1. Thanks Mike for your comment. I agree with you there. However, I think, whenever the accent becomes prominent, the singing changes more into a speaking (rapping?) kind of way. I think, if we'd hear Alex speak, we'd say that he has a heavy accent. But when he is singing, it sounds like "ok, he is British" and we still understand the lyrics. In Sharleen's case, at some points, it's impossible to understand what she says when she is speaking.

  2. Thanks for this post! It was very interesting. I am not a singer at all, so I struggle to incorporate music in my classes, but I definitely want to think through it and try to find a way to use this in the classroom!

    1. I'd be very happy if you could share your thoughts on how your students reacted to the idea.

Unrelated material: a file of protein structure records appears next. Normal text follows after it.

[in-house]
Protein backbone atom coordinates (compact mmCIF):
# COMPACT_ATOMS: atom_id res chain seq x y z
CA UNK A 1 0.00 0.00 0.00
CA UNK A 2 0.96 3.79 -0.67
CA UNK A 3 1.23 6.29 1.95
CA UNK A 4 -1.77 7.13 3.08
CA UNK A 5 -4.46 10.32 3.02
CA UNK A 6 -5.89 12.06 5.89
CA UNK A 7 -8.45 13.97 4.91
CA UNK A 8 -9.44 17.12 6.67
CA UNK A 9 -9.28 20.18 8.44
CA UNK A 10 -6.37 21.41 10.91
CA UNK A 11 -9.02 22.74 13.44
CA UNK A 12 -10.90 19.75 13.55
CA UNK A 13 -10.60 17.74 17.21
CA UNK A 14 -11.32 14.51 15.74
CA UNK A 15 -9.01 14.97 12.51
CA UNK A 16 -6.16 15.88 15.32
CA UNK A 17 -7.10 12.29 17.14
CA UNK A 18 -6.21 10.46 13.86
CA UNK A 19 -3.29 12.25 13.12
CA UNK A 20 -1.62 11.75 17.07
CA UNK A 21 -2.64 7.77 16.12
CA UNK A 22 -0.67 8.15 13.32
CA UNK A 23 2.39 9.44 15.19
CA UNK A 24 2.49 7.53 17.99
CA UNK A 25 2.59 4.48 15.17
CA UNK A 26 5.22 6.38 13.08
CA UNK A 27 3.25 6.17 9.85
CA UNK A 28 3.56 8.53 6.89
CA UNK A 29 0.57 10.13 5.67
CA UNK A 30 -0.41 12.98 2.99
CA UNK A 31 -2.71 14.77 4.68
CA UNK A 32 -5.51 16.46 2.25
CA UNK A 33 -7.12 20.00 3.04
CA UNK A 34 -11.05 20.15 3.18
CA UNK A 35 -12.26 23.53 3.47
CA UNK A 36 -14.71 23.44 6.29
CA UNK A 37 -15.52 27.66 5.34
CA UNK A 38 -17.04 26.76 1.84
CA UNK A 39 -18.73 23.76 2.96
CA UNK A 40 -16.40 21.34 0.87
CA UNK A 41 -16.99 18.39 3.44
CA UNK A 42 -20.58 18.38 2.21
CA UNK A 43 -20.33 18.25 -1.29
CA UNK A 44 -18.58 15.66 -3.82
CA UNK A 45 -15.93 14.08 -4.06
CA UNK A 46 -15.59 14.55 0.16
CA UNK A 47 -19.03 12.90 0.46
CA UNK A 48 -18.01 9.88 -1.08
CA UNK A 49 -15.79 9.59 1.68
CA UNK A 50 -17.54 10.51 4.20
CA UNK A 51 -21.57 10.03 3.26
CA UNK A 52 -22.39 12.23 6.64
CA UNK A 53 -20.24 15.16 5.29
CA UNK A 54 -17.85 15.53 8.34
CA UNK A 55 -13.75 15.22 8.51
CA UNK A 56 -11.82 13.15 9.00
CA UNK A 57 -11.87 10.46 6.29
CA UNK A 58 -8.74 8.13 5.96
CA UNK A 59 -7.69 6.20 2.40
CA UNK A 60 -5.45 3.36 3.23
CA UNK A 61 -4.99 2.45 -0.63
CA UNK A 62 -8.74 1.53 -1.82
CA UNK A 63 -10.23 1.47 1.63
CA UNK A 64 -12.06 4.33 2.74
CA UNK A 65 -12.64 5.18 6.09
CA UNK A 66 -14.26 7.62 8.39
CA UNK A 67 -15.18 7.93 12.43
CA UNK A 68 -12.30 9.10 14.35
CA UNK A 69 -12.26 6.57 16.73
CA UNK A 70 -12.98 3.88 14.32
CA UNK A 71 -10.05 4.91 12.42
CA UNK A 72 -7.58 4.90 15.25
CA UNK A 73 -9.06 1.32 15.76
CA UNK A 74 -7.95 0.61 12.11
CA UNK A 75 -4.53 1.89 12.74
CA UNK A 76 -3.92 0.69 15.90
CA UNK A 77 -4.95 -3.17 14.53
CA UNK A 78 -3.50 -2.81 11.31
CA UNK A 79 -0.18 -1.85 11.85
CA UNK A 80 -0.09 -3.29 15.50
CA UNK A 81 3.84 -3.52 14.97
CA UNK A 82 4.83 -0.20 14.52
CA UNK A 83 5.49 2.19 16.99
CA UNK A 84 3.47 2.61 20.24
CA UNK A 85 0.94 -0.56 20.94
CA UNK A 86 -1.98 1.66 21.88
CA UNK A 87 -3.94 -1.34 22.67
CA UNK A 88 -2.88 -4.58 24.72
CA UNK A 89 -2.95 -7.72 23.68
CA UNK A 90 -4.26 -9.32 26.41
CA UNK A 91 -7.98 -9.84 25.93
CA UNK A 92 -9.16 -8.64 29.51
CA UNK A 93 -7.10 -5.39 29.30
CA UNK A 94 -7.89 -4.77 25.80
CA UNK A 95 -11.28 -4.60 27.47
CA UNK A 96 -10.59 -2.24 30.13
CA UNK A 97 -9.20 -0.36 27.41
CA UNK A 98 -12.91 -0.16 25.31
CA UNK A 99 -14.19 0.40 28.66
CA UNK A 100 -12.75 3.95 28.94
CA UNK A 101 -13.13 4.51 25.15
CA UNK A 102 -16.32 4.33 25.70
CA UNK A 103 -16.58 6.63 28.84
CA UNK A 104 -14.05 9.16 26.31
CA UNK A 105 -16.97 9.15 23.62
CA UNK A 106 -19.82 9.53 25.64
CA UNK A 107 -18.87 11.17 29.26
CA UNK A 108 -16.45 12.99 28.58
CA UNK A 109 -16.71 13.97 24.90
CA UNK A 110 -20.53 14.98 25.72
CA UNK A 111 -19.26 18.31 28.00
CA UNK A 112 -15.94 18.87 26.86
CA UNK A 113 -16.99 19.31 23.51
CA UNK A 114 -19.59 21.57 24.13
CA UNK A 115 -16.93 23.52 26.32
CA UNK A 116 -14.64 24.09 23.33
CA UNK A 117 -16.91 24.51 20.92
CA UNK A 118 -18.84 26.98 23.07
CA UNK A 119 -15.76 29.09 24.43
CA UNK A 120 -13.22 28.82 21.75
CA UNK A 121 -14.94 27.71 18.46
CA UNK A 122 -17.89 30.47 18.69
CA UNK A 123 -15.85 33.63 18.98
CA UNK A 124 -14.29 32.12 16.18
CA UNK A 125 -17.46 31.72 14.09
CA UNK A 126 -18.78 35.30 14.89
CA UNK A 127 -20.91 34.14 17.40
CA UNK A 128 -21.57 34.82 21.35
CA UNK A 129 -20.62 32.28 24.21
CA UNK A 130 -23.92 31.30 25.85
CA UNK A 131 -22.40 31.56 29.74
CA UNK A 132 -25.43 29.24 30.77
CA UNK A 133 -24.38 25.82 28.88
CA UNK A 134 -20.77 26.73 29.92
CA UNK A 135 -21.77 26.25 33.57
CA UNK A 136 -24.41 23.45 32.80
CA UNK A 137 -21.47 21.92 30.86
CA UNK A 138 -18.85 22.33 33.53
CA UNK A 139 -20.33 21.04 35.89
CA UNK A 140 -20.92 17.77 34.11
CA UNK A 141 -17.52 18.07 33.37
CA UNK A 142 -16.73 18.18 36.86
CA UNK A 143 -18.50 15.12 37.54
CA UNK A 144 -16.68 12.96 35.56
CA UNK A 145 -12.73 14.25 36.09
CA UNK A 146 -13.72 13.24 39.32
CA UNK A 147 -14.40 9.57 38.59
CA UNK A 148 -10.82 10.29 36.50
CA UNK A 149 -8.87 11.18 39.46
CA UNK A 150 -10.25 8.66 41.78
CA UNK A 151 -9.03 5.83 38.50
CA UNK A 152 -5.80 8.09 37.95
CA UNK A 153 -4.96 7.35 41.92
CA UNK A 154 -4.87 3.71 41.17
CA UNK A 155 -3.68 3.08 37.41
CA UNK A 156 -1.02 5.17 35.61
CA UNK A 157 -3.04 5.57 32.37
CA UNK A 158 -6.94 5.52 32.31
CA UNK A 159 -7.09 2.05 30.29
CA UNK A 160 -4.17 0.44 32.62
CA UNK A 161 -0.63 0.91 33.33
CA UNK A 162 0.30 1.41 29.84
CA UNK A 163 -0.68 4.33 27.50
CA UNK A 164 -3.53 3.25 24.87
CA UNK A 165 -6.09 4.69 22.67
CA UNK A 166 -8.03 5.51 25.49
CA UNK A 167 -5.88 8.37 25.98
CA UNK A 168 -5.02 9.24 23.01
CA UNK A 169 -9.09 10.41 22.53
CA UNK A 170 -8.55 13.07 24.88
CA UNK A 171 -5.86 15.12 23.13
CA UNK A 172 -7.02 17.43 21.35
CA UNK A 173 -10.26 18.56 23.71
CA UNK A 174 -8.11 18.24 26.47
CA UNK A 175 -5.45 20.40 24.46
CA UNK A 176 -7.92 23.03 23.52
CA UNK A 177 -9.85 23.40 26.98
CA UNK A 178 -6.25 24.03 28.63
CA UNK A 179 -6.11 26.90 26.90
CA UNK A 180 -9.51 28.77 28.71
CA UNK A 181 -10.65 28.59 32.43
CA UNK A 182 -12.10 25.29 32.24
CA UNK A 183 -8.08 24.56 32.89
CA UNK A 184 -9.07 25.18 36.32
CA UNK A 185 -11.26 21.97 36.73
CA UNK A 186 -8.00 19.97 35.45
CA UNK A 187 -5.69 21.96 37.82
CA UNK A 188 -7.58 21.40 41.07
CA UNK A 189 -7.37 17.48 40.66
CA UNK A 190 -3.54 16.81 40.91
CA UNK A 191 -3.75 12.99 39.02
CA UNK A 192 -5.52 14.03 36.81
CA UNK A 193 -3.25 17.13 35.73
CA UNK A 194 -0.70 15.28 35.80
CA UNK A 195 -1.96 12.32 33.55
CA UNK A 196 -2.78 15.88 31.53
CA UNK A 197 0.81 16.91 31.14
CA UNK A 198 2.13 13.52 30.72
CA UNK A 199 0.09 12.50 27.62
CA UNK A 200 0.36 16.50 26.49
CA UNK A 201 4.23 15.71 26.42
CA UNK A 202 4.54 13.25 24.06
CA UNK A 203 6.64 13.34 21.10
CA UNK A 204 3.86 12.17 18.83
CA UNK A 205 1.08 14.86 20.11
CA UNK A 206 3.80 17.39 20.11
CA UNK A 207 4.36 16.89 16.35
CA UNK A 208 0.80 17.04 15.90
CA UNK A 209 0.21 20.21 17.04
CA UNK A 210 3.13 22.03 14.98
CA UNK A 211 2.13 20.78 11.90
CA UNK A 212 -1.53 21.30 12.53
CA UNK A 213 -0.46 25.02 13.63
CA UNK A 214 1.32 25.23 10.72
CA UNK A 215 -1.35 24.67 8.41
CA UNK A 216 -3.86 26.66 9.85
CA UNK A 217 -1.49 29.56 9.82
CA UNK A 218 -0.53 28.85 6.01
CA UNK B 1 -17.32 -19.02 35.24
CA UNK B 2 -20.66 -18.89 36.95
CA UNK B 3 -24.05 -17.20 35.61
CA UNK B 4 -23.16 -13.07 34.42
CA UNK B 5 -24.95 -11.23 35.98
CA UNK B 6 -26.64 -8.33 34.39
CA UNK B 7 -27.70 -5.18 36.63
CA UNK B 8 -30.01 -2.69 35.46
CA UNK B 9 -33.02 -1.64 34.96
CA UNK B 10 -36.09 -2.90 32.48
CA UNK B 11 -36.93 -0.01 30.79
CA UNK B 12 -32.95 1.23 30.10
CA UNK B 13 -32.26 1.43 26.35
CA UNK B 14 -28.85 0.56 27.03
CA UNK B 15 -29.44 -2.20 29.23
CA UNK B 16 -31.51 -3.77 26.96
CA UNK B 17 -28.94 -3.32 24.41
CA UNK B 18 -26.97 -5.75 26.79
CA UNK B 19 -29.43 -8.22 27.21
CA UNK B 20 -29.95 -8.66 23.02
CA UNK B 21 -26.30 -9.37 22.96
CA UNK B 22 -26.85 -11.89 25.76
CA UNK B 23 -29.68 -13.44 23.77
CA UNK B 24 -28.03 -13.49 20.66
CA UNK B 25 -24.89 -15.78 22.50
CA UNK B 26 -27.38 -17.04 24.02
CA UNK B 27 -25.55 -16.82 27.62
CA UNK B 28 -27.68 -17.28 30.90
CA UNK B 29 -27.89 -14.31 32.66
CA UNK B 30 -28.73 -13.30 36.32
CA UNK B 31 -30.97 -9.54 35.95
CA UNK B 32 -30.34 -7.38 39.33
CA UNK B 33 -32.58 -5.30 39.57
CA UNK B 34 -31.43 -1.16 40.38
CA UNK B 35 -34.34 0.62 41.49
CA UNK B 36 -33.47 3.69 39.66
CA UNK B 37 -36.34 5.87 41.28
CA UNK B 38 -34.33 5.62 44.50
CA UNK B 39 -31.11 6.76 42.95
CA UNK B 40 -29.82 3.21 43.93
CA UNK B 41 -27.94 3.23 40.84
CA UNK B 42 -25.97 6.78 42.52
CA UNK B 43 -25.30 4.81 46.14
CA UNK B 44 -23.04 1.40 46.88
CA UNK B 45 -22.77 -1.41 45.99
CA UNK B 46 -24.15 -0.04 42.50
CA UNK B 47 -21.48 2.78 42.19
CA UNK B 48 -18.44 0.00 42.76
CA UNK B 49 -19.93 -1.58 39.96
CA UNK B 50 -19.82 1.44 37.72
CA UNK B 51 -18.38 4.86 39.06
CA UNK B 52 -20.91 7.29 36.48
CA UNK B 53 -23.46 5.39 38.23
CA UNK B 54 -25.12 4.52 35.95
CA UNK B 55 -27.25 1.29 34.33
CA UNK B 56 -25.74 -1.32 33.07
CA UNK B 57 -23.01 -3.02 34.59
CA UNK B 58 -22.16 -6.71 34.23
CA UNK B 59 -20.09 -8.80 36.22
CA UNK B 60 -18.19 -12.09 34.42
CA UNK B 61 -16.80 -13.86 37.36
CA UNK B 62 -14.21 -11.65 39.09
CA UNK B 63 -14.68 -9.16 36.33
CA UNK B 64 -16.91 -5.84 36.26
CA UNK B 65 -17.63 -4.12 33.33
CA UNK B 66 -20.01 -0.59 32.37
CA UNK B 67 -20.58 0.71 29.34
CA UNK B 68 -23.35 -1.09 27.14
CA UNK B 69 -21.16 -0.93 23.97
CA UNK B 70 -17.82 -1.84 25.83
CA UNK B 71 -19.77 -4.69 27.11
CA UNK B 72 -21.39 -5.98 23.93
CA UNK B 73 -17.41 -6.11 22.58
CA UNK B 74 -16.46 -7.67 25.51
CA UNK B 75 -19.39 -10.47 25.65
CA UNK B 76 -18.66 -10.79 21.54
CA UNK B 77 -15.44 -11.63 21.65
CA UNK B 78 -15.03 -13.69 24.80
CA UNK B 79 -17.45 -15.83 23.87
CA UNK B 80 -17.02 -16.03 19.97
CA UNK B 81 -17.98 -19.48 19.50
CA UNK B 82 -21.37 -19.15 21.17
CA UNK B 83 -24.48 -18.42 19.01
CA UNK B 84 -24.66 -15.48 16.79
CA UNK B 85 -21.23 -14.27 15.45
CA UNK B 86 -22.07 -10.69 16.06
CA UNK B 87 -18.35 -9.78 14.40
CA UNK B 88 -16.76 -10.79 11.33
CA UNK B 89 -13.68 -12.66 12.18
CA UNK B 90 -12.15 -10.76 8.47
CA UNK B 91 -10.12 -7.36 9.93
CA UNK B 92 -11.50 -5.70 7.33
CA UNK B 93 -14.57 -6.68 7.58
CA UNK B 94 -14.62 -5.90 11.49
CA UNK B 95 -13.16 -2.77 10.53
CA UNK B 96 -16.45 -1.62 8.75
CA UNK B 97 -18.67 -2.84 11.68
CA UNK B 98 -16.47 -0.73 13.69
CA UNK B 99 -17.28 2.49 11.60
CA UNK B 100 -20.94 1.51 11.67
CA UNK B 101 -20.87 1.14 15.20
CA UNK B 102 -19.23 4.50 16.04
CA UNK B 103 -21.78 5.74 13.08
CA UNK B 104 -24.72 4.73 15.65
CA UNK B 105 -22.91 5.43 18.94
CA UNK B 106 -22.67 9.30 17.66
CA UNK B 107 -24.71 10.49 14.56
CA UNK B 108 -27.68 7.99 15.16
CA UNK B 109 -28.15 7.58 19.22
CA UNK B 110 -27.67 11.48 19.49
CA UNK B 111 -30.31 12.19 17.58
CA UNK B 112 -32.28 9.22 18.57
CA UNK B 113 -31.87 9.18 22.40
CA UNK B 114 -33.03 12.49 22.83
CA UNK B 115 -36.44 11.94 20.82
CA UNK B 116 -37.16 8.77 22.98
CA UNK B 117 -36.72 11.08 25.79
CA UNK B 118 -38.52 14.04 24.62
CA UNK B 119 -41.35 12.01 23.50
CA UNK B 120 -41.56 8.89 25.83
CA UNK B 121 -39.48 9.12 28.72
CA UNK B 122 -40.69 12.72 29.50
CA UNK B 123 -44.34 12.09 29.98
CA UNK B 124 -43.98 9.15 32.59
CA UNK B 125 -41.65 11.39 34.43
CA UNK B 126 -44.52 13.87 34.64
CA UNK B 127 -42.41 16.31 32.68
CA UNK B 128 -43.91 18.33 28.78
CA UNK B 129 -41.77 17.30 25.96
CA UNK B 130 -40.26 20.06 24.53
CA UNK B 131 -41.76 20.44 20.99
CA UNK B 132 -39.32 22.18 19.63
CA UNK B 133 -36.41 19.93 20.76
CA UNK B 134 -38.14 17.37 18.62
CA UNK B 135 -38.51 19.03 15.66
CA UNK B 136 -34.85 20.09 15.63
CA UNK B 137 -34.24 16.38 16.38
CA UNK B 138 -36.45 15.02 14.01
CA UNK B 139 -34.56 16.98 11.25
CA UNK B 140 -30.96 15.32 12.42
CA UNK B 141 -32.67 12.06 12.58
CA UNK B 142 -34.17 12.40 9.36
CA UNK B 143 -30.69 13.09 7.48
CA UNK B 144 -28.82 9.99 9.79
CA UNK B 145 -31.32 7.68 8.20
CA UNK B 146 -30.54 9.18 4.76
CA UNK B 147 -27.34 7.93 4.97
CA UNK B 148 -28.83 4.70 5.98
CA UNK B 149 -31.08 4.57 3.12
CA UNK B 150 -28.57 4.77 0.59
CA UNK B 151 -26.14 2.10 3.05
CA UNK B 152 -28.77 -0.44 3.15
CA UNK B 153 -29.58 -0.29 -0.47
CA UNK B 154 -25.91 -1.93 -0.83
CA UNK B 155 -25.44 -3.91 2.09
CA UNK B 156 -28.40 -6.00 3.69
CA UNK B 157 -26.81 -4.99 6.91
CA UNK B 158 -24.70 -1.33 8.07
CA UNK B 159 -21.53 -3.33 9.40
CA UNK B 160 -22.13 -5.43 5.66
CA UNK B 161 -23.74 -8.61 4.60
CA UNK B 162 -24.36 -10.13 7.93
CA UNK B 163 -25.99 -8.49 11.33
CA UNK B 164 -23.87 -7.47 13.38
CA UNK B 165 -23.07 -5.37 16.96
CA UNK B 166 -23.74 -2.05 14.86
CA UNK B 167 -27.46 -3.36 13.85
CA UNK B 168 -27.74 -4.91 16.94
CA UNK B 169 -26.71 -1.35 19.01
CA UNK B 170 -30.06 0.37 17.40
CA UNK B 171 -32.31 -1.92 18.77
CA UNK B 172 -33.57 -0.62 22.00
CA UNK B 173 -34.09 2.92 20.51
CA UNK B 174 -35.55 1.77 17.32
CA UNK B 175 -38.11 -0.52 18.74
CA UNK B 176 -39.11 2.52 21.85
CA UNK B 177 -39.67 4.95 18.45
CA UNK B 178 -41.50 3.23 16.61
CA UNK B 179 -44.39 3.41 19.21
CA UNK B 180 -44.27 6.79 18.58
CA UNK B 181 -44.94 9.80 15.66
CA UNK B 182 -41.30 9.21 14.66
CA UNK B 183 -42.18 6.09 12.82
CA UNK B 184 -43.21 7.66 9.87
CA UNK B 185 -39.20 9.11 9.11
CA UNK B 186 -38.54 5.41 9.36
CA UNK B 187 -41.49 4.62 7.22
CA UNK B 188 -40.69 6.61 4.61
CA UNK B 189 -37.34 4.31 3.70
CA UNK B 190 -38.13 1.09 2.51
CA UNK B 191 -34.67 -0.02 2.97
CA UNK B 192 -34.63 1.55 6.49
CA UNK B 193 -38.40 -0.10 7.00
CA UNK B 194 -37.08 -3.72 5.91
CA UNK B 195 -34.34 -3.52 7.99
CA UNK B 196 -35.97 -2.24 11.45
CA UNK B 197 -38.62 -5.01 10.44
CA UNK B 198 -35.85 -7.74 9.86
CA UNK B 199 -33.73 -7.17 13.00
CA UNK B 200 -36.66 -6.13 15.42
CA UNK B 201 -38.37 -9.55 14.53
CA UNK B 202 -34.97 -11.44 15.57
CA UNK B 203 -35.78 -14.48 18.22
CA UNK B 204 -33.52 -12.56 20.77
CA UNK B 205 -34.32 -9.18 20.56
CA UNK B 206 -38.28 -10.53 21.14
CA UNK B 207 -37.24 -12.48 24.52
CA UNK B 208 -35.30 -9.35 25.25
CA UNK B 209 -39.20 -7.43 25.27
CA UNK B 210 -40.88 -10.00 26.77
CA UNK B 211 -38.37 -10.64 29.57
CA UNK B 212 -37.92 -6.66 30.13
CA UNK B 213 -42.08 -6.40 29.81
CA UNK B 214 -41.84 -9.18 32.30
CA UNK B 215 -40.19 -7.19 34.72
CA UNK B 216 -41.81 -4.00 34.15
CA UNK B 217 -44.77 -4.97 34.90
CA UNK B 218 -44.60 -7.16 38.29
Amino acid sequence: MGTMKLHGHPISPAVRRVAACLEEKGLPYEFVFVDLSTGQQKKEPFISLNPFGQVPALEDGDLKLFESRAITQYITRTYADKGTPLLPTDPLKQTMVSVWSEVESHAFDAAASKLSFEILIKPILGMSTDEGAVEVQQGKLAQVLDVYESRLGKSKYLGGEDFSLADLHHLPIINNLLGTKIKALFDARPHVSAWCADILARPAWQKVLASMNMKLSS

3. Hi Hakan,

    Great to see your new blog, and it was good to meet you in Turkey.

    As a quick aside to Mike, My Fair Lady, the musical, might be another pointedly obvious example of singing with an accent...

    I think that singing is a great integration exercise structure.

    First you have rhythm and intonation baked in.
    Second, you have an emphasis on emotion, which in voice is transmitted by vowels. Vowel quality is modified by the act of singing.
    Third, the structure of a song makes it easier to predict the words. (Both rightly and wrongly).

    I do something similar when working pronunciation as an ability. I hav a hunch that imitative pronunciation is different than emergent language learning in that it is a either a talent or ability, like singing, or acrobatics, and that we try to get the students doing backflips and arias before scales and warmups. So, here is what seems to work for me... without any real singing.

    Step one:

    Student listens to a sentence and repeats it via "la la la-ing" through a sentence. No real sounds just "sings" the intonation and rhythm in the sentence without focusing on the actual sound.

    Step two: